Modeling the Brain

At least two, possibly three, future posts will make reference to this model of the brain:

2012-07-15 20:24ZCanvas 1Layer 1AutonomousIntrospectionGoalFormationGoalAttainment

The "autonomous" section is concerned with the functions of the brain that operate apart from conscious awareness or control. It will receive no more mention.

The "introspection" division monitors the goal processing portion. It is able to monitor and describe what the goal processing section is doing. The ability to introspect the goal processing unit is what gives us our "knowledge of good and evil."
See What Really Happened In Eden, which builds on The Mechanism of Morality. I find it interesting that recent studies in neuroscience show:


But here is where things get interesting. The subjects were not necessarily consciously aware of their decision until they were about to move, but the cortex showing they were planning to move became activated a full 7 seconds prior to the movement. This supports prior research that suggests there is an unconscious phase of decision-making. In fact many decisions may be made subconsciously and then presented to the conscious bits of our brains. To us it seems as if we made the decision, but the decision was really made for us subconsciously.


The goal processing division is divided into two opposing parts. In order to survive, our biology demands that we reproduce, and reproduction requires food and shelter, among other things. We generally make choices that allow our biology to function. So part of our brain is concerned with selecting and achieving goals. But the other part of our brain is based on McCarthy's insight that one of the requirements for a human-level artificial intelligence is that "All aspects of behavior except the most routine should be improvable. In particular, the improving mechanism should be improvable." I suspect McCarthy was thinking along the lines of Getting Computers to Learn. However, I think it goes far beyond this and explains much about the human mind. In particular, introspection of the drive to improve leads to the idea that nothing is what it ought to be and gives rise to the is-ought problem. If one part of the goal processing unit is focused on achieving goals, this part is concerned with focused on creating new goals. As the arrows in the diagram show, if one unit focuses toward specific goals, the other unit focuses away from specific goals. Note that no two brains are the same -- individuals have different wiring. In some, the goal fixation process will be stronger; in other, the goal creation process will be stronger. One leads to the dreamer, the other leads to the drudge. Our minds are in dynamic tension.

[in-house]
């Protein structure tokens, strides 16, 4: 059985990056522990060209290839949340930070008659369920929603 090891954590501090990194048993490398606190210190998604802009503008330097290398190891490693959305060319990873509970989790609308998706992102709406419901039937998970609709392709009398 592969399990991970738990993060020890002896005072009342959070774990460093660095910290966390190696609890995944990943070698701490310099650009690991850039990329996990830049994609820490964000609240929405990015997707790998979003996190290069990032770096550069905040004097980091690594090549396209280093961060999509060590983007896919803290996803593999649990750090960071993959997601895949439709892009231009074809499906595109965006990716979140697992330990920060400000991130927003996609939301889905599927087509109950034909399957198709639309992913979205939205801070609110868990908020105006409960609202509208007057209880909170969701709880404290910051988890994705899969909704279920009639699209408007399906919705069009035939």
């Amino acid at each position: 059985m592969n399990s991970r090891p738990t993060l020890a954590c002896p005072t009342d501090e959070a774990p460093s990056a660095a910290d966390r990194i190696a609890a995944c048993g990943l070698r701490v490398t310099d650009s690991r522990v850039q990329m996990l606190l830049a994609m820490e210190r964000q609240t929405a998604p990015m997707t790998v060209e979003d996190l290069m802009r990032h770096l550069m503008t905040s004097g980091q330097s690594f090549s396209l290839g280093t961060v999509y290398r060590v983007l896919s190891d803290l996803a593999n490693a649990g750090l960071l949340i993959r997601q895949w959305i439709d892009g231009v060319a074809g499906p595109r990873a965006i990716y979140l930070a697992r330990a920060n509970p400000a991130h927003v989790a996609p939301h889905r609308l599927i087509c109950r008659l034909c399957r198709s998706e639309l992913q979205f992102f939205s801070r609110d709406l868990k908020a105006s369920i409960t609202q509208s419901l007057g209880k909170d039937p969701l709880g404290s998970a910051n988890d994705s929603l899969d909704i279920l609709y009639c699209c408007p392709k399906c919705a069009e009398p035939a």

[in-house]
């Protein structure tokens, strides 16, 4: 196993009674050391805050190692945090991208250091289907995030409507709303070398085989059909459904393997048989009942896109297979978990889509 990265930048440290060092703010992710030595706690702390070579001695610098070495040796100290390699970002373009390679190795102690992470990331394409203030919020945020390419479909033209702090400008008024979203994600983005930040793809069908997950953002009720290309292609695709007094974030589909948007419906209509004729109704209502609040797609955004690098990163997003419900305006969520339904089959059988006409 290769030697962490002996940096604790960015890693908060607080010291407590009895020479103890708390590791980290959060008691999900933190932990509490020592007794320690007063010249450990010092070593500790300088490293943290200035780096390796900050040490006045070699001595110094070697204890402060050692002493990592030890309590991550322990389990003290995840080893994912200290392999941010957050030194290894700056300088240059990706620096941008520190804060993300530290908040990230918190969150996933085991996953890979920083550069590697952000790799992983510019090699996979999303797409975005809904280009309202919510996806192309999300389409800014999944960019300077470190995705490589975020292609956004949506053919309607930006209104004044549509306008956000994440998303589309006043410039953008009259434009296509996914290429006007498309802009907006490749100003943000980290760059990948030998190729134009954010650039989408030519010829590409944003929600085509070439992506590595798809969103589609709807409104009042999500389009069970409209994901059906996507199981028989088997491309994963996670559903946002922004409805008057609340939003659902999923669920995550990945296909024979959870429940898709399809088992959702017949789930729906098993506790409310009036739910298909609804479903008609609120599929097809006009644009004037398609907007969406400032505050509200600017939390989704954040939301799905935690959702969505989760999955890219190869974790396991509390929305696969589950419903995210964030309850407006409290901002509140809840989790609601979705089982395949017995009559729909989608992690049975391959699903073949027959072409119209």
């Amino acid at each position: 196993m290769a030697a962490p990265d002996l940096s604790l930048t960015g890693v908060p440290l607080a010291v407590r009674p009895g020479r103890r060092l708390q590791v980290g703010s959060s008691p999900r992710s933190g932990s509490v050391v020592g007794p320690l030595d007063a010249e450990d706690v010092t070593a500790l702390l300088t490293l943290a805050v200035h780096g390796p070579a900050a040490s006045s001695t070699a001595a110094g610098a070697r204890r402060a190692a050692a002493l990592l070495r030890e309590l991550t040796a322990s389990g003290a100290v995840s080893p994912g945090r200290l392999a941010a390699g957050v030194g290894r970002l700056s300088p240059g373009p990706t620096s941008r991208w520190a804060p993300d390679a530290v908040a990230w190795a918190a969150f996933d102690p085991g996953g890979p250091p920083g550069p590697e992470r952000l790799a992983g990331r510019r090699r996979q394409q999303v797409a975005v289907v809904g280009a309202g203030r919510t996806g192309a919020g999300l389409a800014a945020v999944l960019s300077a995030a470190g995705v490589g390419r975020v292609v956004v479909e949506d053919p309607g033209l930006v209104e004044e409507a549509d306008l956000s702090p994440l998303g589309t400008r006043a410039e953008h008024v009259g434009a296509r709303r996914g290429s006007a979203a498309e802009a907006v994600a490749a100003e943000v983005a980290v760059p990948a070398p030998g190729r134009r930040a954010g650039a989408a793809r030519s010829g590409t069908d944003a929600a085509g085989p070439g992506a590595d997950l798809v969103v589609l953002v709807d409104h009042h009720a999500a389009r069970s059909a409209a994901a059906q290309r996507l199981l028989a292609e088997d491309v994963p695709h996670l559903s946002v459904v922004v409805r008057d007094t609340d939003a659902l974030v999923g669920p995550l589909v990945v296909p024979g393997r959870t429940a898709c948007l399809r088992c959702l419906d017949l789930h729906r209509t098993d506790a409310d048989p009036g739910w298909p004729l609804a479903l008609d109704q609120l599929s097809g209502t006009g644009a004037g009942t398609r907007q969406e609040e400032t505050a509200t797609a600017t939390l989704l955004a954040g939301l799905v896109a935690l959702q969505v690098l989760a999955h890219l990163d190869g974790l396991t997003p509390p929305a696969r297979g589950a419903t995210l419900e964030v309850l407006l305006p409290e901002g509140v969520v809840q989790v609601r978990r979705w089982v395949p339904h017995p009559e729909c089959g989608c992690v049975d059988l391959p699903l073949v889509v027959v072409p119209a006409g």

Note that the goal formation portion of our brains, the unit that wants to "jump outside the system" is a
necessary component of our intelligence.

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Sproul and Bradbury on Hedonism

After reading The Consequences of Ideas by R. C. Sproul, in remembrance of the recent passing of Ray Bradbury, I read Dandelion Wine.

Concerning hedonism, Sproul wrote:

Epicureans sought to escape the “hedonistic paradox”: The pursuit of pleasure alone ends in either frustration (if the pursuit fails) or boredom (if it succeeds). Both frustration and boredom are kinds of pain, the antithesis of pleasure.

I noticed the same idea in Dandelion Wine. Leo Auffmann succeeds in building a "happiness machine," but it ultimately fails in delivering on it's promise. Leo's wife, Lena, observes the same paradox of hedonism:

  "Leo, the mistake you made is you forgot some hour, some day, we all got to climb out of that thing and go back to dirty dishes and the beds not made. While you're in that thing, sure, a sunset lasts forever almost, the air smells good, the temperature is fine. All the things you want to last, last. But outside, the children wait on lunch, the clothes need buttons. And then let's be frank, Leo, how long can you look at a sunset? Who wants a sunset to last? Who wants perfect temperature? Who wants air smelling good always? So after awhile, who would notice? Better, for a minute or two, a sunset. After that, let's have something else. People are like that, Leo. How could you forget?"
  "Did I?"
  "Sunsets we always liked because they only happen once and go away."
  "But Lena, that's sad."
  "No, if the sunset stayed and we got bored, that would be a real sadness. So two things you did you should never had. You made quick things go slow and stay around. You brought things faraway to our backyard where they don't belong, but they just tell you, 'No, you'll never travel, Lena Auffmann, Paris you'll never see! Rome you'll
never visit.' But I always knew that, so why tell me? Better forget and make do, we'll make do, eh?"
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